NACA's icing research program, meanwhile, had reached a natural termination point. In October 1948, Jones and Lewis returned the meteorological data the CAA would
58 LEW RODERT, EPISTEMOLOGICAL LIAISON, AND THERMAL DE-ICING AT AMES
eventually use for its design specifications.68 Soon thereafter, DeFrance closed out Ames' work on icing, sold the 12A for scrap, and sent all those still interested in icing research to Cleveland. At Cleveland, Irving Pinkel of the physics section assumed leadership of icing research, and broadened their work into the physics of the icing cloud. They improved the water atomizer of the icing tunnel so it sprayed more natural droplet sizes, and used it to calibrate a simplified pressure-type icing rate meter that became standard equipment on most jet transports. With this new meter, the CAA collected icing data during many regular airline flights and, by the late 1950s considered the icing menace resolved if not exactly solved.
NACA shut its icing tunnel in 1957, and archived its data on icing.69 Air travel was then done mostly with turbojets, which provided plenty of hot air from the mid-stages of their compressors to heat the wing as it passed through the boundary layer control ducts. And with pressurized cabins, aircraft could cruise well above icing clouds at 18,000. Icing was still a problem near the ground, but modern airports had better de-icing fluids to apply before take-off.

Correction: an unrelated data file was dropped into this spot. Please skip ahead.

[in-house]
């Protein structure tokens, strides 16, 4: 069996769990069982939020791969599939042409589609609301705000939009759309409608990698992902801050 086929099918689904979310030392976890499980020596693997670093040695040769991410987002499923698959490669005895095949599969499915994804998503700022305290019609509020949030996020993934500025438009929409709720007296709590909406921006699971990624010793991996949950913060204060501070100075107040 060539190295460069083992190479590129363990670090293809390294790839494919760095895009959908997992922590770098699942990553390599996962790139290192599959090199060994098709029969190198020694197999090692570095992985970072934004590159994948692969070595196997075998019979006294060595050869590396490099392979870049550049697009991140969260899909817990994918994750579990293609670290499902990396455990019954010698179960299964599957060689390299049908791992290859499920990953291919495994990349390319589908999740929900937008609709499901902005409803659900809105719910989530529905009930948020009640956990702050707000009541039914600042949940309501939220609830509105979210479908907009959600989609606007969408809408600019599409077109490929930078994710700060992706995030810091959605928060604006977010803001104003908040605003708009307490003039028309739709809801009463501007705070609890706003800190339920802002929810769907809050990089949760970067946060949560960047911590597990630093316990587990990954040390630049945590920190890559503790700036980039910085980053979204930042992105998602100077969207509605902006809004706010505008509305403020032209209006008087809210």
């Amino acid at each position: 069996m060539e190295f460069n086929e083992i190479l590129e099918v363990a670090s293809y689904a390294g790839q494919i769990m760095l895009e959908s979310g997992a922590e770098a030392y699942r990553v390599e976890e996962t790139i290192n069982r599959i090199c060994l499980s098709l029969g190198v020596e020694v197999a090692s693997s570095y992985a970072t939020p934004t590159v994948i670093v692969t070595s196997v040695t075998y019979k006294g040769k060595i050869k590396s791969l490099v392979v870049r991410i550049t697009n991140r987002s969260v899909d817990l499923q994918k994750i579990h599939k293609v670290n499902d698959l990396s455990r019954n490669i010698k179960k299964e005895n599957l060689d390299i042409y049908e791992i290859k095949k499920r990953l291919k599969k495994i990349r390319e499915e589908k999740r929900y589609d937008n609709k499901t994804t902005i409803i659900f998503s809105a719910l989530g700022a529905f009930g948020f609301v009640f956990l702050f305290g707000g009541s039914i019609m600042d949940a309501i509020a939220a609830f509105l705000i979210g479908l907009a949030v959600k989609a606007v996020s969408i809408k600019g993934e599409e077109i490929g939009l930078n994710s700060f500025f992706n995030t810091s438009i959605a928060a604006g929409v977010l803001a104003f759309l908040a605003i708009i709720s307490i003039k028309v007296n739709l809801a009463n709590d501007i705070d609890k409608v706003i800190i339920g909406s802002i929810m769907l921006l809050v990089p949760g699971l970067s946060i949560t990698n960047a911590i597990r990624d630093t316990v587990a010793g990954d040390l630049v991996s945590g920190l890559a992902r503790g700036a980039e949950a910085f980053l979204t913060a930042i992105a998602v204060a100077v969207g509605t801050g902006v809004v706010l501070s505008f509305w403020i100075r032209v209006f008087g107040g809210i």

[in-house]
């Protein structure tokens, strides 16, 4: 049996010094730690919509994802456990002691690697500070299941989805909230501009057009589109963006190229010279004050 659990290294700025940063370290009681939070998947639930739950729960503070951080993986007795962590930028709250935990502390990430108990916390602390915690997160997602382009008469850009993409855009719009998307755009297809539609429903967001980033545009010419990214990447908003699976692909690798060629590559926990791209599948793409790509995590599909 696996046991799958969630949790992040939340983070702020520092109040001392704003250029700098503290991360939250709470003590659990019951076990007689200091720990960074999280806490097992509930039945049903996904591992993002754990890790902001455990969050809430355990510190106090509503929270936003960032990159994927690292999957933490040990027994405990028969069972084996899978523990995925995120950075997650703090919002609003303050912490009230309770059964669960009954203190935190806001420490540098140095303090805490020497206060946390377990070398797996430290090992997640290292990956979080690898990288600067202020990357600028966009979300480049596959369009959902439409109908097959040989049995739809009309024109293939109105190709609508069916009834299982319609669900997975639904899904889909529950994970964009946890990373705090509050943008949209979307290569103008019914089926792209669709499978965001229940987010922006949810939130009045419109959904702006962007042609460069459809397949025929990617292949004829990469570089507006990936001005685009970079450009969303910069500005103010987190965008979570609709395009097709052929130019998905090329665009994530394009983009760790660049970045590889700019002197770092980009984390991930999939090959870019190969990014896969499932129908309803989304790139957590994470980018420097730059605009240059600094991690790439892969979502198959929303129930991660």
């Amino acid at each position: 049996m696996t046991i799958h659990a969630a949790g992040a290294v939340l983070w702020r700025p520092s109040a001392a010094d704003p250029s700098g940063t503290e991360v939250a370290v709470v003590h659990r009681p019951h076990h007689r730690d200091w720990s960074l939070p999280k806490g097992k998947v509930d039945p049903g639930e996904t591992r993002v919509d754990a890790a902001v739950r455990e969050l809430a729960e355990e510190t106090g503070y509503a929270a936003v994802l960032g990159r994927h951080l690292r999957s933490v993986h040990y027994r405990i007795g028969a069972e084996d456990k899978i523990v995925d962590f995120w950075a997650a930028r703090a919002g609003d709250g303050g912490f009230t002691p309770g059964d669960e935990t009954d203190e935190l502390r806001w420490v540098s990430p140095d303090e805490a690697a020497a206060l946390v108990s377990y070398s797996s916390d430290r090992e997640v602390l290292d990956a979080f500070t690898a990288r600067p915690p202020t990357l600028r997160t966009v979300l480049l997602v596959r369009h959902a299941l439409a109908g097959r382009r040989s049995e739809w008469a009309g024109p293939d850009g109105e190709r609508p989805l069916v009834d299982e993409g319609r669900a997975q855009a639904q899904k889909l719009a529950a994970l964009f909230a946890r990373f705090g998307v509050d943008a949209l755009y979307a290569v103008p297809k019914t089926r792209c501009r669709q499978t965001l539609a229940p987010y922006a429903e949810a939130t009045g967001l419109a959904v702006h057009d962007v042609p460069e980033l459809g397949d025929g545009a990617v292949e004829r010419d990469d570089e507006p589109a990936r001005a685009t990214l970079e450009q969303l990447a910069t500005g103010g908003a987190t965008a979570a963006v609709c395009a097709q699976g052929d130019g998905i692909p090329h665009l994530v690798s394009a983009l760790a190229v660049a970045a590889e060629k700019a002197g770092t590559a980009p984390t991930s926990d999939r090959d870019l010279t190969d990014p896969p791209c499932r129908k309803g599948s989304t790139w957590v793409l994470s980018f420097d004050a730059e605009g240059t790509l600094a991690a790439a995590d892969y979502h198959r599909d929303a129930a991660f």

But by the late 1970s, aircraft technology again had evolved so that the icing menace reappeared. More efficient turbofans generated less waste heat, supercritical wing shapes proved tougher to de-ice, some deicing fluids were eliminated as hazards to runways and watersheds, and deregulation put into service more small aircraft and helicopters that flew low through icing clouds. In 1978, the National Aeronautics and Space Administration reopened its icing tunnel, outlined a research program focusing on flight tests, and secured the cooperation of government agencies, Military services, university researchers, manufacturers' and suppliers. Once again they sought to solve the operational problems of aircraft icing —assisted by the knowledge acquired earlier by Lewis A. Rodert, his associates, and rivals— and with rules of thumb evolving, perhaps someday, to a theory of aircraft icing.